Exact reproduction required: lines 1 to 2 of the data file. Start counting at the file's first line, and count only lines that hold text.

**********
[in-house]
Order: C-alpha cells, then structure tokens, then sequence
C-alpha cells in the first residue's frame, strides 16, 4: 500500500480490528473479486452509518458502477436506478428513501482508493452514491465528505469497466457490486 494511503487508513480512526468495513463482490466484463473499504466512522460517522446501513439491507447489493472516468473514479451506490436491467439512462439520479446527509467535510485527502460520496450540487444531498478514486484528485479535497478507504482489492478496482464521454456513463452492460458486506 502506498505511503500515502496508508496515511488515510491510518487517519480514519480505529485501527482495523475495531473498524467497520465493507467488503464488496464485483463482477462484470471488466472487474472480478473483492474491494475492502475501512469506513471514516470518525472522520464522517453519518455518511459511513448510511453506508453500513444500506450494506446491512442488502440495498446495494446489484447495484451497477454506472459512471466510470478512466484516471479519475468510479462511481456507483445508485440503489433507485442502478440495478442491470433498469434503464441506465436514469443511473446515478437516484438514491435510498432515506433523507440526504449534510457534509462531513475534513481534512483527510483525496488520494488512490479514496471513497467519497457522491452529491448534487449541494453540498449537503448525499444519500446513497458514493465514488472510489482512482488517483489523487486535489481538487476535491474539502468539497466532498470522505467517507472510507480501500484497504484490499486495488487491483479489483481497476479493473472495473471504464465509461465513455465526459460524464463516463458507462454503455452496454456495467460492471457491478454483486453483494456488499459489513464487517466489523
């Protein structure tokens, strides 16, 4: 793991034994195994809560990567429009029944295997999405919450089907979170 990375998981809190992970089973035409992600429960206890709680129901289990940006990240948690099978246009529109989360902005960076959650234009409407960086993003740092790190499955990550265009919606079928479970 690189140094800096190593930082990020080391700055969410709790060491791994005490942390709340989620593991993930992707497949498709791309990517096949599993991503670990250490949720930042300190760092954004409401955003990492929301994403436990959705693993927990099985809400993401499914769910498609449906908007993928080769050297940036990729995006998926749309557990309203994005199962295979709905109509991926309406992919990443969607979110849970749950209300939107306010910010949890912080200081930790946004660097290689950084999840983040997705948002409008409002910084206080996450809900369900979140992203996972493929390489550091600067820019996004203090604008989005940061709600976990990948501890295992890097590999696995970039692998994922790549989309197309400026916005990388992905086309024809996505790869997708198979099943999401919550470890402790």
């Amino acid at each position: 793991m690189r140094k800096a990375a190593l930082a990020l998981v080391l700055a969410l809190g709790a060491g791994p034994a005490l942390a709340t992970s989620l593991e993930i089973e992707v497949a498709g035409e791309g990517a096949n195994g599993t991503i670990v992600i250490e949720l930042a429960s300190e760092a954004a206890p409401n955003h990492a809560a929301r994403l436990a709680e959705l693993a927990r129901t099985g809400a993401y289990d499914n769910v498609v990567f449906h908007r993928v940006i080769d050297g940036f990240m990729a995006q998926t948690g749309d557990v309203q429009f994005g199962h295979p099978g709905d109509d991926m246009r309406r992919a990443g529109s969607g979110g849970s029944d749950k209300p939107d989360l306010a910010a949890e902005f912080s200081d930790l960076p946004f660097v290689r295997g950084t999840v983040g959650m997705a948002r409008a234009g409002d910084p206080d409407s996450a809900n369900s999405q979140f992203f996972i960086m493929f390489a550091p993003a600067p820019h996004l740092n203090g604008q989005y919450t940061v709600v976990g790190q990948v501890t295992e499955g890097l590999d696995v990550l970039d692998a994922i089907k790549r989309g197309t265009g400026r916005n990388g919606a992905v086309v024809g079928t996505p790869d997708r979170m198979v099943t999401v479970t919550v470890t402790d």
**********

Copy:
[in-house]
Order: C-alpha cells, then structure tokens, then sequence